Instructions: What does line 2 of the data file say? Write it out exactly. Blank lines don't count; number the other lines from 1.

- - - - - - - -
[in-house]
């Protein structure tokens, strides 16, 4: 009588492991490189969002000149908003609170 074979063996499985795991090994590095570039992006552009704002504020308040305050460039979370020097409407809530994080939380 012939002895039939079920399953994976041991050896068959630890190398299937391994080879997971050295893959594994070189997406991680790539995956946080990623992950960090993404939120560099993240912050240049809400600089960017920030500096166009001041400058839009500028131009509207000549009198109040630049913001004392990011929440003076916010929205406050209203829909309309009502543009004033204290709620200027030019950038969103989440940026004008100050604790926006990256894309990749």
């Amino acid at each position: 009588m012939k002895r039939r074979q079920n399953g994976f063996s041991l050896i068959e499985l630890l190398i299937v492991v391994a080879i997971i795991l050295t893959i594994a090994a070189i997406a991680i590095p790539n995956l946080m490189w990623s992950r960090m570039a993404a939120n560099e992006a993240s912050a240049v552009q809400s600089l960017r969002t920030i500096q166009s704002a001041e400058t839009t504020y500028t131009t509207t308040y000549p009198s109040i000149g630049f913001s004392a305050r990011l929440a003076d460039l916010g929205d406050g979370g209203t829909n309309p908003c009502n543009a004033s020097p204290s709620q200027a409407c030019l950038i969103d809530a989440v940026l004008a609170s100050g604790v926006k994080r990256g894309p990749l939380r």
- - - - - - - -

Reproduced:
């Protein structure tokens, strides 16, 4: 009588492991490189969002000149908003609170 074979063996499985795991090994590095570039992006552009704002504020308040305050460039979370020097409407809530994080939380 012939002895039939079920399953994976041991050896068959630890190398299937391994080879997971050295893959594994070189997406991680790539995956946080990623992950960090993404939120560099993240912050240049809400600089960017920030500096166009001041400058839009500028131009509207000549009198109040630049913001004392990011929440003076916010929205406050209203829909309309009502543009004033204290709620200027030019950038969103989440940026004008100050604790926006990256894309990749």